Once again, I have to thank Marty Bluke for paying attention to what is going on in the Charedi world in Israel, and reporting on it to the English speaking world. This time it is about a column in the Hebrew edition of Ynet written by ‘Yisrael’, a former Avreich in Ponevitch. Marty took the time to translate it and publish it on his blog. He obviously cares enough about the Charedi world to share this story in the hope that it will stimulate change.
It is a heartbreaking letter. One that demonstrates what must be on the minds of a great many more Avreichim suffering a similar fate with respect to their level of poverty. A view that most of them will not share except behind closed doors with their most intimate of friends and family.
This is a story about a 30 year old man who complains bitterly at the lack of a formal secular education in high school. He went through the system full bore. And he followed the tradition all Charedi men in Israel follow. He got married at age 20 and continued his full timeTorah study in a Kollel. He and his wife subsisted on a small Kollel stipend and the small salary his wife earned as a secretary.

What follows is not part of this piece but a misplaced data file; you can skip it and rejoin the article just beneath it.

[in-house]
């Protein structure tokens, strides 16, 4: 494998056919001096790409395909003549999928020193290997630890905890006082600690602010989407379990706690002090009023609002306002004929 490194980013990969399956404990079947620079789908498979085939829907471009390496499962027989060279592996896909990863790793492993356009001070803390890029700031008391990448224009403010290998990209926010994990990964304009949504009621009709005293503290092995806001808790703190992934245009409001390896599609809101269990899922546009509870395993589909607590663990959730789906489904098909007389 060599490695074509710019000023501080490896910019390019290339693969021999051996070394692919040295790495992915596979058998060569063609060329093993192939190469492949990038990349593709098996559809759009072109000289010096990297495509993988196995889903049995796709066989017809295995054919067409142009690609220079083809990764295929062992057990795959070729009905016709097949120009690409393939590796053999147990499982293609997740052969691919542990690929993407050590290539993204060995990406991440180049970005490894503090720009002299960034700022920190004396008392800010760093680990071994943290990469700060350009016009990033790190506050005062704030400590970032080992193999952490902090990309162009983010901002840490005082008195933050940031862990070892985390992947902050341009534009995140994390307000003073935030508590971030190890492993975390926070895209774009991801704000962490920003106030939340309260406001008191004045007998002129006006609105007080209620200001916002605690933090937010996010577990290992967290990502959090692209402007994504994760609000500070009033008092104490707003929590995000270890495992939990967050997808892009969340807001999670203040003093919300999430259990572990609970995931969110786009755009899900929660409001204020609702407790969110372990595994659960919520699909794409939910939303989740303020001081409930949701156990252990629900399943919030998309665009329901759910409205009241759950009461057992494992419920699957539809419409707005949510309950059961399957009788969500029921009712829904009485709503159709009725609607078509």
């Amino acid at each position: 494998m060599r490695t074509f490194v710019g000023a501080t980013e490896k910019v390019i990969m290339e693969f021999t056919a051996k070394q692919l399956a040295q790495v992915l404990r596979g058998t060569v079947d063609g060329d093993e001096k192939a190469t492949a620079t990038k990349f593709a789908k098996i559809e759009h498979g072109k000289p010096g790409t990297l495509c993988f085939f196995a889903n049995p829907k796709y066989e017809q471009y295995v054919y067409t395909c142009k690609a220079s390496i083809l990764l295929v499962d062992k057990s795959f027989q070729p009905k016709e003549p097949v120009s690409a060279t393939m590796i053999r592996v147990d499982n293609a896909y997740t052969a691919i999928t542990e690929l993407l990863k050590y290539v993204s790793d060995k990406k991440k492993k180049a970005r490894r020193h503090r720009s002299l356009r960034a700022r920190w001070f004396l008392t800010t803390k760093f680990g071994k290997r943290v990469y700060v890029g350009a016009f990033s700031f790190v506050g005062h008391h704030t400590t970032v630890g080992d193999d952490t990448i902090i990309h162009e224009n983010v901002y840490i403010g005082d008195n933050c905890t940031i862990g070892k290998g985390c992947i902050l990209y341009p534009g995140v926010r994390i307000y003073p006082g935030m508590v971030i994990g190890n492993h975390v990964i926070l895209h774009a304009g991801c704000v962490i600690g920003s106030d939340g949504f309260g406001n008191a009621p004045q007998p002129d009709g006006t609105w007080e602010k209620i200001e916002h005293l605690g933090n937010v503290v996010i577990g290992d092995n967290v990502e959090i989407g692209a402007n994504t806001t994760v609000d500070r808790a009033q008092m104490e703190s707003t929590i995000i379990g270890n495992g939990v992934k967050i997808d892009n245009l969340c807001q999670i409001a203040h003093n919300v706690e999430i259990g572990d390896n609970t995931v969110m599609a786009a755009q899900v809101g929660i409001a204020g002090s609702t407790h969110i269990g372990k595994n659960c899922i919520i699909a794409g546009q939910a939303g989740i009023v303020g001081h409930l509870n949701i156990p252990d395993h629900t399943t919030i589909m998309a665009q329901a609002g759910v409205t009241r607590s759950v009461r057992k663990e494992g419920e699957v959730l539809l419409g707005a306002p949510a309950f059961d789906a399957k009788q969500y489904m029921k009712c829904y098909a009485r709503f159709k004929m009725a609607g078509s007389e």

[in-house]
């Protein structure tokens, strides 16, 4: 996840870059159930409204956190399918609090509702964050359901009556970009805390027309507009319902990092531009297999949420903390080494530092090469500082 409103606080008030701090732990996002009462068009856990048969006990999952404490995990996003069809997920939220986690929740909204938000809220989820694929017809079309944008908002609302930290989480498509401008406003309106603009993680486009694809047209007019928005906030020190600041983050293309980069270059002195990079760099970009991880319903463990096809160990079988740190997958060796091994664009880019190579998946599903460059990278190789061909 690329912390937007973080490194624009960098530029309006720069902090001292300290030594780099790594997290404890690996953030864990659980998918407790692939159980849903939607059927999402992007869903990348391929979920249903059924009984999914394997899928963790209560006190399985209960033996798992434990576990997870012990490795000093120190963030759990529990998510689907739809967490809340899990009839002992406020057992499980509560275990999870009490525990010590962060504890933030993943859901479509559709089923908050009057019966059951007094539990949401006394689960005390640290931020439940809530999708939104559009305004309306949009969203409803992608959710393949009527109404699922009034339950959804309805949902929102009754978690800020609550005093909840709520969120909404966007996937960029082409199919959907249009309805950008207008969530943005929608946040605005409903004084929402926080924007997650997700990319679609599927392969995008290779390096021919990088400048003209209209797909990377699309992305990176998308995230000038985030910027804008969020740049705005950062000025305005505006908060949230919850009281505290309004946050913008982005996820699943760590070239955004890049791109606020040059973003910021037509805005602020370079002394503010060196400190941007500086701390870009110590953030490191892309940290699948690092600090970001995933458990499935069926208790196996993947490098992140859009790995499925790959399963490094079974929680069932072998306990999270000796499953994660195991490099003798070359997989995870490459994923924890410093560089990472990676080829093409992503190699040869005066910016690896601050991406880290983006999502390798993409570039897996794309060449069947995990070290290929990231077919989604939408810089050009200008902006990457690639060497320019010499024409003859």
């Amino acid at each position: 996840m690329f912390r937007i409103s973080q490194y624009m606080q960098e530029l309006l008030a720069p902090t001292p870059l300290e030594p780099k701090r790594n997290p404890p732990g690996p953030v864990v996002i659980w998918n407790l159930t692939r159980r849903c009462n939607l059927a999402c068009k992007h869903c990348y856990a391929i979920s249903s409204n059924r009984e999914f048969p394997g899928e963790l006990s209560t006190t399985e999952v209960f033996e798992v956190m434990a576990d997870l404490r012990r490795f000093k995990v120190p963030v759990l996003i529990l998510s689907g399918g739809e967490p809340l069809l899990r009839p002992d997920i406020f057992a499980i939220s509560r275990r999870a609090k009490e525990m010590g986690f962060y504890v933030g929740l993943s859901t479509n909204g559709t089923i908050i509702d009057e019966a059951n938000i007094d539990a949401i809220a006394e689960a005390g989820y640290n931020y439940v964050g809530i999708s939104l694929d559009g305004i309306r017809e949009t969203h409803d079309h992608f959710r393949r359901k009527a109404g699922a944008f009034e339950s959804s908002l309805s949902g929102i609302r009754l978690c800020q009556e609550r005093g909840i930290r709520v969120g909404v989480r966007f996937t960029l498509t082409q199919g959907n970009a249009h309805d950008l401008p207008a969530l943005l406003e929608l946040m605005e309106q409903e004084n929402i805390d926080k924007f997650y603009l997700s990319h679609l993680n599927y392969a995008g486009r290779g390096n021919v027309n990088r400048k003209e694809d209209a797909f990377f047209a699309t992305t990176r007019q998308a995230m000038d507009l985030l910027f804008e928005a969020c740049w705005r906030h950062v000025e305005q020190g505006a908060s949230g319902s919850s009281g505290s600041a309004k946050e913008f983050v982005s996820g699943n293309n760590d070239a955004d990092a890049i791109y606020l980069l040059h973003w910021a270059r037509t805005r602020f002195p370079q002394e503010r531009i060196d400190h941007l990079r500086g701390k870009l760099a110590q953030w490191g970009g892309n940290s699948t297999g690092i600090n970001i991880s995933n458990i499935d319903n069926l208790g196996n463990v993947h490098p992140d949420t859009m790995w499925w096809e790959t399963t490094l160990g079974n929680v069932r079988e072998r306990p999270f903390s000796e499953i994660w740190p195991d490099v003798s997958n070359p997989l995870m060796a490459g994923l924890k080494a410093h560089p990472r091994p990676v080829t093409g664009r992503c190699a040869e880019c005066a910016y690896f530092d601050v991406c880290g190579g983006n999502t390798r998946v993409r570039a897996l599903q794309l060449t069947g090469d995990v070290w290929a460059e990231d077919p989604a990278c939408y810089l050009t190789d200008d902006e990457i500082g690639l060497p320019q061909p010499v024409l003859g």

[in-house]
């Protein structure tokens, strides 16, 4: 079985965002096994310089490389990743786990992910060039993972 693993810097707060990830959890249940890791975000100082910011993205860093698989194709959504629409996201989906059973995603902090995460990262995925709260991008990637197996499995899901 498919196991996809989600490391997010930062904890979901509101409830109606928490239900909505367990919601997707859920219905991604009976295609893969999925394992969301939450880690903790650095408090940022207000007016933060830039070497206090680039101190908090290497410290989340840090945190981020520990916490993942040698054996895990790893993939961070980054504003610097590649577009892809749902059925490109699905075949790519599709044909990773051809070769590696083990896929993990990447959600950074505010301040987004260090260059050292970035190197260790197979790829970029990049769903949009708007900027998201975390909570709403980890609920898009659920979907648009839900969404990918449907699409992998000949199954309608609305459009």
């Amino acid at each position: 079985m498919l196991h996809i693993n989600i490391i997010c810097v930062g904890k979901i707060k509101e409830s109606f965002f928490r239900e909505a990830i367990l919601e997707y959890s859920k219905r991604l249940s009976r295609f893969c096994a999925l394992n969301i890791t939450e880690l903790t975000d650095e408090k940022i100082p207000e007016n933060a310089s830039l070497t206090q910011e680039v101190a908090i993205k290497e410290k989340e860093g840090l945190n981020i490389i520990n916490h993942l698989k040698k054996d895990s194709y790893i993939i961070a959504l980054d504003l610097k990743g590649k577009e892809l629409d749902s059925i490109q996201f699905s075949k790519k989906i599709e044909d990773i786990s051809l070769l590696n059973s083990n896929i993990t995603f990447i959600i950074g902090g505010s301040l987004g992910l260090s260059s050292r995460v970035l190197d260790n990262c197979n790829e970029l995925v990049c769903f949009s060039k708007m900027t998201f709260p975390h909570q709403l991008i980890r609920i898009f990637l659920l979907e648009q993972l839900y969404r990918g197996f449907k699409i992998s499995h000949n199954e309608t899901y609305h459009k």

After a couple of children the financial pressures of living like that became unbearable. Shalom Bayis was affected and they ended up getting a divorce. At age 26 he now had to pay child support and needed a job.
He was hired by a Charedi bank and trained for his position. He then thought that the Charedi argument against teaching secular subjects in high school was validated. That one could get a decent job using the skills they learned via their Torah study plus some additional training at work. Limudei Chol (secular studies) would therefore unnecessarily take precious time away from Torah study.
This is after all the clarion call of the Charedi world. It is what their leadership instills in them. And it is one of the arguments made in so strongly resisting any attempts by anyone – especially the government – to install an even basic secular curriculum that would enable them to get better jobs if and when they need it.